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With the onset of more cost-efficient alternatives to neon, like LED, major manufacturers have made way for only a handful of remaining artisans. But, thanks to auteurs from Wong Kar-wai to Ridley Scott, who immortalised Hong Kong’s inimitable cityscape in their films, a new generation of artists, designers and historians are doing what they can to keep the neon lights shining.
One such creative is Karen Chan, an artist and designer who exhibits under quiettomymess, and also organises exhibitions dedicated to the traditions of Hong Kong. In early 2019 she curated a neon-led installation My Light, My Hood at Kong Art Space in Central in collaboration with one of the city’s last neon makers, Master Wong. “I felt it was very important to work with one of the oldest and most prominent masters in Hong Kong for the exhibition. He’s 70-something and he’s been in the industry for 60 years,” says Chan.
For Chan, neon is a “visual language” unique to Hong Kong, and by assuming an artistic approach to what was originally a commercial product, that language can take on new meaning. “We’re always talking about art and culture and how they are interlinked,” she explains. “Neon is integral to Hong Kong culture, and people are starting to see it as an art form. As we accept that it is part of our visual culture and language, so too do we appreciate the artisanal skills behind it and elevate it even further.”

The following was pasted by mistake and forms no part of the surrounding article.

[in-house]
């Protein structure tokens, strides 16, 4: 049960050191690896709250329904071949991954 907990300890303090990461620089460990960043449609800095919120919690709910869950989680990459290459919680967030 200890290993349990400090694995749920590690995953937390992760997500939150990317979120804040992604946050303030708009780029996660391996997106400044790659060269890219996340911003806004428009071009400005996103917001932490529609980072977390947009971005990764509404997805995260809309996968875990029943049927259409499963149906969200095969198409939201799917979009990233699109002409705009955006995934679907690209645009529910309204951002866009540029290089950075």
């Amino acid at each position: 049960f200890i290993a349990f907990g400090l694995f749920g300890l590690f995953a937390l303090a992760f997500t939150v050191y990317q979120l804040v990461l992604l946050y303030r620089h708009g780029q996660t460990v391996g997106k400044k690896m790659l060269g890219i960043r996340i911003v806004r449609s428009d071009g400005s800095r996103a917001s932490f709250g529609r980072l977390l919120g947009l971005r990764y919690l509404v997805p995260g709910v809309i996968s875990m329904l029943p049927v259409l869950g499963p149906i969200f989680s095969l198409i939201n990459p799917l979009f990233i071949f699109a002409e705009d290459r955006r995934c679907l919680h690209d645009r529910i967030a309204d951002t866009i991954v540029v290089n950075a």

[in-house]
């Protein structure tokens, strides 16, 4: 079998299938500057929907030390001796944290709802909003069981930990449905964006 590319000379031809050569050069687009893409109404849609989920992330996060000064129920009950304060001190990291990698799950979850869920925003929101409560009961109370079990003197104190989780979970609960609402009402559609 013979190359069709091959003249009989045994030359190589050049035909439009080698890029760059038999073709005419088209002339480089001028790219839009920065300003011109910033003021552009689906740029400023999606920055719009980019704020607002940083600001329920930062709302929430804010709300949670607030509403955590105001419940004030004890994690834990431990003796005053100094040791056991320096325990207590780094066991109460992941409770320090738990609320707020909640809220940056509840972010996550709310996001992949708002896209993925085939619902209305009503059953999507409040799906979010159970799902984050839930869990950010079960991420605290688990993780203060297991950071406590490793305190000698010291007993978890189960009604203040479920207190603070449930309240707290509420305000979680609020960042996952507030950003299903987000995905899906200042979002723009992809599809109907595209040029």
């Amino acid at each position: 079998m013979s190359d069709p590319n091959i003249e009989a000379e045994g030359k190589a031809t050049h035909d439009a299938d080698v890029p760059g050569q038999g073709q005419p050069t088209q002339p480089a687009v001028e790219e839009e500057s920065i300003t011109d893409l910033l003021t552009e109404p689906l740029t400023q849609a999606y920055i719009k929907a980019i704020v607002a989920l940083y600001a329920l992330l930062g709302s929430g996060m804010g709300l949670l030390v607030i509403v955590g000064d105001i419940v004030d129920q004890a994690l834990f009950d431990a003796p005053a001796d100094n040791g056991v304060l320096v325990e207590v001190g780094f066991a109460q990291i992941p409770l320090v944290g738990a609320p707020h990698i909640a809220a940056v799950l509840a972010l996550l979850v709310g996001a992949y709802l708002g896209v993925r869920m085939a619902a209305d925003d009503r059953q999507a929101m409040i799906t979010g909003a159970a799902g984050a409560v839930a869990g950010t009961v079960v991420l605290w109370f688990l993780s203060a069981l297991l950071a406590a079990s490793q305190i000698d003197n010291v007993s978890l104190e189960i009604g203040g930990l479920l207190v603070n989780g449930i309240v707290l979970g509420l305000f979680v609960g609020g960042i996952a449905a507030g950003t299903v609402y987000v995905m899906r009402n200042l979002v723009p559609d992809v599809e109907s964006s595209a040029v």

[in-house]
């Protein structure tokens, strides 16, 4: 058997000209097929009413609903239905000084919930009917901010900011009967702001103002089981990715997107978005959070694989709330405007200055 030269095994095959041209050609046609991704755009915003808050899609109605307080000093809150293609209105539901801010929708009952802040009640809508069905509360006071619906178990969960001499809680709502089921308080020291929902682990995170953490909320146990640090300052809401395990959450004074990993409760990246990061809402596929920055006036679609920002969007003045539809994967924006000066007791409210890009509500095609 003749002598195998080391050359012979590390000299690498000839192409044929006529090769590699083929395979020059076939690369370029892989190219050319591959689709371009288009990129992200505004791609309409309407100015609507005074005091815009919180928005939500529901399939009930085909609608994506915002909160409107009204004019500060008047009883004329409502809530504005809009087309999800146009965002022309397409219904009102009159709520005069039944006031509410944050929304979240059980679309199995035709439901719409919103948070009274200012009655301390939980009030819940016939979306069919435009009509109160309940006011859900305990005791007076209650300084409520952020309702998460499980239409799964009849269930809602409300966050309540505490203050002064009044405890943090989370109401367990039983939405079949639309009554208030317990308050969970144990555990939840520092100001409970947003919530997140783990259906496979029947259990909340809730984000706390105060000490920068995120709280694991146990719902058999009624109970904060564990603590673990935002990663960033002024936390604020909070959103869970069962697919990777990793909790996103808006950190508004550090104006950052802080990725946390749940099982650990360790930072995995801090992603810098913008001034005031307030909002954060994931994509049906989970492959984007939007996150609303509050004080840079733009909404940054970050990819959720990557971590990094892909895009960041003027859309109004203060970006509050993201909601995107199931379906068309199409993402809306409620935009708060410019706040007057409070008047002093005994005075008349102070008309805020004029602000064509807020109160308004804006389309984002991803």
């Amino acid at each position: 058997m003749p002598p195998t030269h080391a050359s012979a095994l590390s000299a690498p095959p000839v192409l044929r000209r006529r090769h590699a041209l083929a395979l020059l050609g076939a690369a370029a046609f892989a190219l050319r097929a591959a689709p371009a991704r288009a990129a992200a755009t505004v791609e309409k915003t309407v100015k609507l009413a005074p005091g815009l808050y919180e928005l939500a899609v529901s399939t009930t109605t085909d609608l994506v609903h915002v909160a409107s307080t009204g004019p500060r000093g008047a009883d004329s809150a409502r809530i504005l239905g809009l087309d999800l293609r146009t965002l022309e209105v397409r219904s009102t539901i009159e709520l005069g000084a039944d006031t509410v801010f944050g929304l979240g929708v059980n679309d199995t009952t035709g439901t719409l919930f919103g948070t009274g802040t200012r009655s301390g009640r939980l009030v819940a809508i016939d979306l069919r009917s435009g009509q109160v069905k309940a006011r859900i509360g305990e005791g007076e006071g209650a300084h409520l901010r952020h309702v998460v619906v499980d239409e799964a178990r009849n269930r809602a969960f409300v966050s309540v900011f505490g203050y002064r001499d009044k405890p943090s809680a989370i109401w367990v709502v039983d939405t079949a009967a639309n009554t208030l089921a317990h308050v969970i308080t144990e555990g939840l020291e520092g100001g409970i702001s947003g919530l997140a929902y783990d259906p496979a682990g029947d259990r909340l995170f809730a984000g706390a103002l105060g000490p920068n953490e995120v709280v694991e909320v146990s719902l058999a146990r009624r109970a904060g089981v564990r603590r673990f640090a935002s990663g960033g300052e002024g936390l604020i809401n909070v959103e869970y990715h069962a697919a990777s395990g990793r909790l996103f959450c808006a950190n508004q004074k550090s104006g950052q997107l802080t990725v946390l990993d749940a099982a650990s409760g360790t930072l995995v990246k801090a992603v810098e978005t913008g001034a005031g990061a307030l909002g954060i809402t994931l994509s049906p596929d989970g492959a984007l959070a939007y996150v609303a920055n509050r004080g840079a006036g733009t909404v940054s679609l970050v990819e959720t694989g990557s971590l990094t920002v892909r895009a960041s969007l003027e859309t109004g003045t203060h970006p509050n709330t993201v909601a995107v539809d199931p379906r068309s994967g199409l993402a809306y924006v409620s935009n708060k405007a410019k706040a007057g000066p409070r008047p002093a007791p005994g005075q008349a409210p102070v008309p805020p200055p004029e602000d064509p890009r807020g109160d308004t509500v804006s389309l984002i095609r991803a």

“Hong Kong is a very exciting and dynamic city, and we are always looking to be better, to be more modern. But in doing so, a lot of our traditions might be lost or may fade,” Chan says. “That’s also why the neon light exhibition was important, for me and for the other artists, to allow us to explore how can we allow Hong Kong’s traditional crafts to evolve with time, and how our artistic approach can give them new meaning.”
And there is increasing evidence that her conviction is shared, as young, independent, homegrown companies — from restaurants to bars to fashion brands — seek to offer neon a new home, one that is away from the elements and given pride of place in the way that paintings often are.
“Neon is a very strong part of our local culture, of our visual language, and although we have been moving away from it, I feel positive,” says Chan. “I think we can find a way to preserve neon and to elevate it. That’s why, by helping the masters to collaborate with artists and designers, we can make it into an art form.”
Neon signs can still be found in some parts of Hong Kong: route for a neon-lit night, complete with tips to capture the best shots. Meanwhile, a slew of local bars and restaurants like , , and are paying homage to the art form; go find the lights at these hot spots, as recommended by Karen.